Believe it or not, we are in the Golden Age of television.
Never before have TV viewers been graced with a lineup of top-shelf shows such as “CSI,” “Lost,” “Sopranos,” “24,” “Grey’s Anatomy,” “Deadwood,” “House,” etc. I can list 20 more, easy.
Some are procedurals. Some are serialized. But what’s better for television?
When CBS greenlit “CSI” in August 1999, one of the first questions asked was “Will the show be serialized?” Since “CSI” was my first television show, I leaned on my partners in crime — “CSI” showrunner Carol Mendelsohn and “CSI: Miami” showrunner Ann Donahue — for an answer.
They educated me very quickly about the pros and cons of procedurals vs. serialization, and we went the procedural route. I’d be remiss if the calling of syndication dollars wasn’t part of the equation, but in the end I believe our decision was a sound one.
We simply did not want to handcuff the viewers to their television sets from week to week. We wanted to make great television, earn the viewers’ trust and welcome them back 24 times a year. What works best for “CSI” and many procedurals today are “stand-alone” episodes with serialized character arcs. This lessens the pressure of the viewer to tune in every single week, yet encourages loyal viewing by serializing character beats. This, in my opinion, is the best of both worlds.
And it’s worked for our franchise for seven years now, before TiVo and iTunes came along and changed everything.
Today, we live in an emerging era of multiplatform media and the customization of viewing habits. Fact is, we want more control about what we watch, when we watch and how we watch.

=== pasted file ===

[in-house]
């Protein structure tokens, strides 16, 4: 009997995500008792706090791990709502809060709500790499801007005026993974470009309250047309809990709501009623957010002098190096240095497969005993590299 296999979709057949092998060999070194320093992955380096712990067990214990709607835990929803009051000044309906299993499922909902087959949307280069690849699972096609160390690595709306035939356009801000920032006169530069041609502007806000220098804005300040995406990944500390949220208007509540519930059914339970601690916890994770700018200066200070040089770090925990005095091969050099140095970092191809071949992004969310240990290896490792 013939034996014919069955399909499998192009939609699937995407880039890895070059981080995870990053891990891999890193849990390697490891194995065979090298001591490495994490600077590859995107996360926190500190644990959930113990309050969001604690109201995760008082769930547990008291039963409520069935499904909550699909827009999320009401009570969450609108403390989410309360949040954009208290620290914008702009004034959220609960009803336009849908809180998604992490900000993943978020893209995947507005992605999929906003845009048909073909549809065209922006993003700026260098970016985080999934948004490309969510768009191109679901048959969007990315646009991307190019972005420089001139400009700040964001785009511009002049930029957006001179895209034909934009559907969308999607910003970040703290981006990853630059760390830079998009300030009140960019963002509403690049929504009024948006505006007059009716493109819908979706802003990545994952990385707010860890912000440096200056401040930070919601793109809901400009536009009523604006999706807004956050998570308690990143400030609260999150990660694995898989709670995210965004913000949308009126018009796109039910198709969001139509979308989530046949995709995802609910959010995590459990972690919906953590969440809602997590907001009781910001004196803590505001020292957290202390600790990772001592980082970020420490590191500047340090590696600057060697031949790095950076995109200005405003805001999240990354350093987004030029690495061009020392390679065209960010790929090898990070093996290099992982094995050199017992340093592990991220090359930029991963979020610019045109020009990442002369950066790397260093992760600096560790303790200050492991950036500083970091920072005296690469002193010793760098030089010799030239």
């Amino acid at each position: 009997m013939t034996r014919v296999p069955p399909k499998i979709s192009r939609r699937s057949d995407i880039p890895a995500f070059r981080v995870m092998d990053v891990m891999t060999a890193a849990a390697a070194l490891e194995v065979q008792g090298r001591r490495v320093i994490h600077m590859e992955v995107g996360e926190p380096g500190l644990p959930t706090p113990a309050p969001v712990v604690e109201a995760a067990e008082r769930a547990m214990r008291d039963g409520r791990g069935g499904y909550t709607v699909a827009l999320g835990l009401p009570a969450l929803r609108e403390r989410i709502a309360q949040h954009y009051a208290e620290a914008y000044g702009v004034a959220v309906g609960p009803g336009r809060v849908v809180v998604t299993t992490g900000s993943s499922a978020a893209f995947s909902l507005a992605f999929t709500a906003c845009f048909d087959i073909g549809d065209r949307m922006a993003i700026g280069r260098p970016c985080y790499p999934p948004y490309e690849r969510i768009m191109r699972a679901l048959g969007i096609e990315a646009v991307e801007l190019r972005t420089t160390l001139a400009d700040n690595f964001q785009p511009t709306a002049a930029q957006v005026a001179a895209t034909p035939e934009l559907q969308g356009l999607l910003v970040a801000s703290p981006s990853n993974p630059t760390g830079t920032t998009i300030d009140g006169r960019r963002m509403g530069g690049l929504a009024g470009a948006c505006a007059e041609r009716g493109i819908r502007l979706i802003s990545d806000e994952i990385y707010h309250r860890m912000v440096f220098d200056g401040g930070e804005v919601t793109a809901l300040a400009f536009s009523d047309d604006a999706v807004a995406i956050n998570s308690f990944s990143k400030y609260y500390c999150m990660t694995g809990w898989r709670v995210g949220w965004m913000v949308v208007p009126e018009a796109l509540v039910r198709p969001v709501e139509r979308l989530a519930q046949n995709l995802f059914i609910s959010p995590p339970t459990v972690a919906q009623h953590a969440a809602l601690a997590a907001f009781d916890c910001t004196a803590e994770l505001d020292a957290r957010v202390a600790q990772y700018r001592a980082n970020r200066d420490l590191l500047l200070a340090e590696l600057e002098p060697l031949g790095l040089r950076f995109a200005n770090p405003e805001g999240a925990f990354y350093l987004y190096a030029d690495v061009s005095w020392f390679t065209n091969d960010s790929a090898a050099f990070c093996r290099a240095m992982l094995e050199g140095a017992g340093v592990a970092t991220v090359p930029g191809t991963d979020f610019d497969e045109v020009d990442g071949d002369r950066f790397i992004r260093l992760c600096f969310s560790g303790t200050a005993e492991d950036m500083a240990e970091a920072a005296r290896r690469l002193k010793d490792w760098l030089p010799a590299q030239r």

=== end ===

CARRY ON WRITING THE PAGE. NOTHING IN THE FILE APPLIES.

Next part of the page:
In short, the viewer is more demanding and fickle than ever before. Competition is fierce. In today’s climate, if the viewer misses an episode or two of serialized programming and doesn’t have TiVo or shop at iTunes, you may lose them forever.
This is why the “CSI” franchise repeats so well. CBS gives the viewer topnotch Bruckheimer mini-movies every week, and if you miss one, you’ll be back with the confidence knowing you won’t be too far behind.
Procedurally, this gives tremendous peace of mind to the viewer. We’d rather have you watch 20 or 24 rather than miss two shows in a row and tune out forever.
This is the reality of TV viewing today. Tomorrow, Apple may come out with a video iPod with a pre-installed TiVo that allows you to wirelessly tape procedurals and serialized shows on the go and you’ll never miss any episode ever again.
The only difference is you’ll have to pay. It won’t be long until we go from the “golden age of television” to the “platinum age of cellivision” — watching shows on your cell phone.
Anthony E. Zuiker is the creator of “CSI.”